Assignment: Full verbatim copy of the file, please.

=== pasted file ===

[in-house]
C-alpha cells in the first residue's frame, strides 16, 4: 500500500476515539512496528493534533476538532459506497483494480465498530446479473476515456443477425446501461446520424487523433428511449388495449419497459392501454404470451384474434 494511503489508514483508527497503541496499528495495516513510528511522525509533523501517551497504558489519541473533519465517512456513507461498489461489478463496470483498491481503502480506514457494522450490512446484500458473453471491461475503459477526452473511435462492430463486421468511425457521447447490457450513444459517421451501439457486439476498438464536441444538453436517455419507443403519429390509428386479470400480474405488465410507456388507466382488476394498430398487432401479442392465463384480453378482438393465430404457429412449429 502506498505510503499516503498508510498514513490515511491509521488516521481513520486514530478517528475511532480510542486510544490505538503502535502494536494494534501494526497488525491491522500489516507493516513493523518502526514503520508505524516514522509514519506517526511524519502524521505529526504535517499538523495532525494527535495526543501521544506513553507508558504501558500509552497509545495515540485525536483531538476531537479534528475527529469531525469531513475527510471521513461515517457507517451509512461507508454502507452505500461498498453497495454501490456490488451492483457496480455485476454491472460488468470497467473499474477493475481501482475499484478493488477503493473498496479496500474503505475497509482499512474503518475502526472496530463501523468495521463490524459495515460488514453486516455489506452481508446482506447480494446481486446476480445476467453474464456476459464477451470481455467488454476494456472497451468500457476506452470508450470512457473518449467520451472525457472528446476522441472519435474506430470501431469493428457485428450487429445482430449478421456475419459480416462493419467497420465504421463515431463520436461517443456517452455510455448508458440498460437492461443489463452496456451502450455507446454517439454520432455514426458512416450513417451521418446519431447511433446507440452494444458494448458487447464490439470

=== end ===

[in-house]
C-alpha cells in the first residue's frame, strides 16, 4: 500500500476515539512496528493534533476538532459506497483494480465498530446479473476515456443477425446501461446520424487523433428511449388495449419497459392501454404470451384474434 494511503489508514483508527497503541496499528495495516513510528511522525509533523501517551497504558489519541473533519465517512456513507461498489461489478463496470483498491481503502480506514457494522450490512446484500458473453471491461475503459477526452473511435462492430463486421468511425457521447447490457450513444459517421451501439457486439476498438464536441444538453436517455419507443403519429390509428386479470400480474405488465410507456388507466382488476394498430398487432401479442392465463384480453378482438393465430404457429412449429 502506498505510503499516503498508510498514513490515511491509521488516521481513520486514530478517528475511532480510542486510544490505538503502535502494536494494534501494526497488525491491522500489516507493516513493523518502526514503520508505524516514522509514519506517526511524519502524521505529526504535517499538523495532525494527535495526543501521544506513553507508558504501558500509552497509545495515540485525536483531538476531537479534528475527529469531525469531513475527510471521513461515517457507517451509512461507508454502507452505500461498498453497495454501490456490488451492483457496480455485476454491472460488468470497467473499474477493475481501482475499484478493488477503493473498496479496500474503505475497509482499512474503518475502526472496530463501523468495521463490524459495515460488514453486516455489506452481508446482506447480494446481486446476480445476467453474464456476459464477451470481455467488454476494456472497451468500457476506452470508450470512457473518449467520451472525457472528446476522441472519435474506430470501431469493428457485428450487429445482430449478421456475419459480416462493419467497420465504421463515431463520436461517443456517452455510455448508458440498460437492461443489463452496456451502450455507446454517439454520432455514426458512416450513417451521418446519431447511433446507440452494444458494448458487447464490439470